Joker has been a worldwide blockbuster, which was released recently. The film though highly controversial, is quick to become a favorite amongst the audiences and critics alike. In the beginning, there were discussions related to Todd Phillips-directed film promoting violence. But people have now switched to discuss the movie’s ending. Most of the people are trying to figure out the reality from the illusions. It seems we may soon get some help as Joaquin Phoenix reveals his theory related to the movie’s ending.
Joaquin Phoenix’s Theory
In a recent interview with the Los Angeles Times, Phoenix addresses the reactions to and questions about Joker. He reveals how looking at the movie and the character from a single perspective isn’t possible. Joaquin says, “It’s been super interesting how people react to the movie and what they see — and to me, all of those answers are valid. Normally you have to answer those questions. But this is participatory and interactive. It’s up to the audience. That’s so rare, especially with a big studio movie, and I don’t want to ruin that by saying, ‘No, this is what it is.’ To me, there are so many different ways to view this character and his experience that I don’t think you can come up with a particular meaning.”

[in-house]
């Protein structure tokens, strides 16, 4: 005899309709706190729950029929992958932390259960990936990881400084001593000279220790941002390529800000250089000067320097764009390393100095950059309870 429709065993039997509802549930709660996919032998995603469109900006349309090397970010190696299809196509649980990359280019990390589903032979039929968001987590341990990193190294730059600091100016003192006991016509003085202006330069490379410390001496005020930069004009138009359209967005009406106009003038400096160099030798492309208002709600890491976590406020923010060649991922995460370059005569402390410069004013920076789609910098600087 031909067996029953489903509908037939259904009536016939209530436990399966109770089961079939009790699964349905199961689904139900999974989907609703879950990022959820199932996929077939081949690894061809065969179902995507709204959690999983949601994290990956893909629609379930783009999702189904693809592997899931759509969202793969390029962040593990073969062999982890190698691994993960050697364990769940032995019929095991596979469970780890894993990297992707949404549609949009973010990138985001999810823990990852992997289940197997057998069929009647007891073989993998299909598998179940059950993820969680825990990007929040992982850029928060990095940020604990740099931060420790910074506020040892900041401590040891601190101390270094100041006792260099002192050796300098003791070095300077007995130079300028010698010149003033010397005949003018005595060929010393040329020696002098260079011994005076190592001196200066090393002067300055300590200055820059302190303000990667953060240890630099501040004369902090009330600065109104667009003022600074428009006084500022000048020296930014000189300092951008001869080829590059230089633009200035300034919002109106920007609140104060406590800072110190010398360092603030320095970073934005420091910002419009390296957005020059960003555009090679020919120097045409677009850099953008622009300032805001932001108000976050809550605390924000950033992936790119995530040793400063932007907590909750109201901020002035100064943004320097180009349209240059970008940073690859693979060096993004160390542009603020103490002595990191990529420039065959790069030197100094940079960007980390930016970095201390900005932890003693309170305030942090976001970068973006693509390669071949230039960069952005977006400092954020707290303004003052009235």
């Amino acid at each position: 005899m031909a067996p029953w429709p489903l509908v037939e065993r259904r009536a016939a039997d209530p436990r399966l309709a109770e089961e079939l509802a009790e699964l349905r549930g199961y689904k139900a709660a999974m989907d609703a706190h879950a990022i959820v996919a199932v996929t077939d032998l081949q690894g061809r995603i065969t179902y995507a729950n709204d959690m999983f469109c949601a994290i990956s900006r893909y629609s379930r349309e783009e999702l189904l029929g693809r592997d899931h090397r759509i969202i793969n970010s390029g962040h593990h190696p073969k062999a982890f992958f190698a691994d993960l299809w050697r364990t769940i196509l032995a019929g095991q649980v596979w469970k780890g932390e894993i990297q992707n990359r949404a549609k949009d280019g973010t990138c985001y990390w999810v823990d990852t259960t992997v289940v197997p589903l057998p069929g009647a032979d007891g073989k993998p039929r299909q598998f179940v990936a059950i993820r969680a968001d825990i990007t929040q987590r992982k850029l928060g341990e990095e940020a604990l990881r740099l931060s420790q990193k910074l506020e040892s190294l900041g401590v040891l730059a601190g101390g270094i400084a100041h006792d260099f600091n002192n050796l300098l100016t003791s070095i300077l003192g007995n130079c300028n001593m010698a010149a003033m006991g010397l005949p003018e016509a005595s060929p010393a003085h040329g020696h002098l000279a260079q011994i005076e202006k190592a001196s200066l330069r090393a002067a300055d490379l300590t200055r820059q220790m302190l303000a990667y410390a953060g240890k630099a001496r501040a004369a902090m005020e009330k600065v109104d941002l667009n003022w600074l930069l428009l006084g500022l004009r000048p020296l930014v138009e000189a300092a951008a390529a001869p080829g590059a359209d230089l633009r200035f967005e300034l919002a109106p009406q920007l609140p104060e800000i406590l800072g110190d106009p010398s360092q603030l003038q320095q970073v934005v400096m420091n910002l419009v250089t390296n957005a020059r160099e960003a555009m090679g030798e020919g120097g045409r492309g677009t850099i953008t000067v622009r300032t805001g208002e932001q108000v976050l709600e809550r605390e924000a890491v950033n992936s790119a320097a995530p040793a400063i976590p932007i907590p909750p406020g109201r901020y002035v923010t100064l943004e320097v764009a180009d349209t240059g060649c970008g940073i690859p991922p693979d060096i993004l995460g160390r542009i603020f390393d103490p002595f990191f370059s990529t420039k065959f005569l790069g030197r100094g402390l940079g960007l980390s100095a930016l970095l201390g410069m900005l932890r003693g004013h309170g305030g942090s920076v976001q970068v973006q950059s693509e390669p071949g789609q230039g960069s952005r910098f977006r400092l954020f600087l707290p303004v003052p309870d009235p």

The movie concludes with Arthur Fleck (played by Joaquin Phoenix) being locked up in a mental institution. This is because Arthur executes the late-night television host Murray Franklin (played by Robert De Niro) on live television. Though what gives us all a cliffhanger is whether what is real? Did Arthur murdered Murray or if he is at the institution the entire time during the whole movie simply narrating the tale to the psychiatrist. However, Phoenix truly believes that Fleck is the Joker
Phoenix claims that he isn’t sure about this, and it is just his opinion. But Todd Phillips earlier revealed how he wants to leave the audience questioning reality when watching Joker because that uncertainty is “part of the fun.”
Todd Phillips says, “I don’t want to say whether it’s real or not because I think [it’s] part of the fun. I’ve shown it to many, many different people, and they all have a different reaction. Some of them say, ‘Oh, I get it, I mean the last line in the movie, you wouldn’t get it, to a joke he was telling. Well, is the joke, the movie? Is it a joke?’ The idea is you don’t like to answer those questions because it’s nice to see the different things people take away from it.”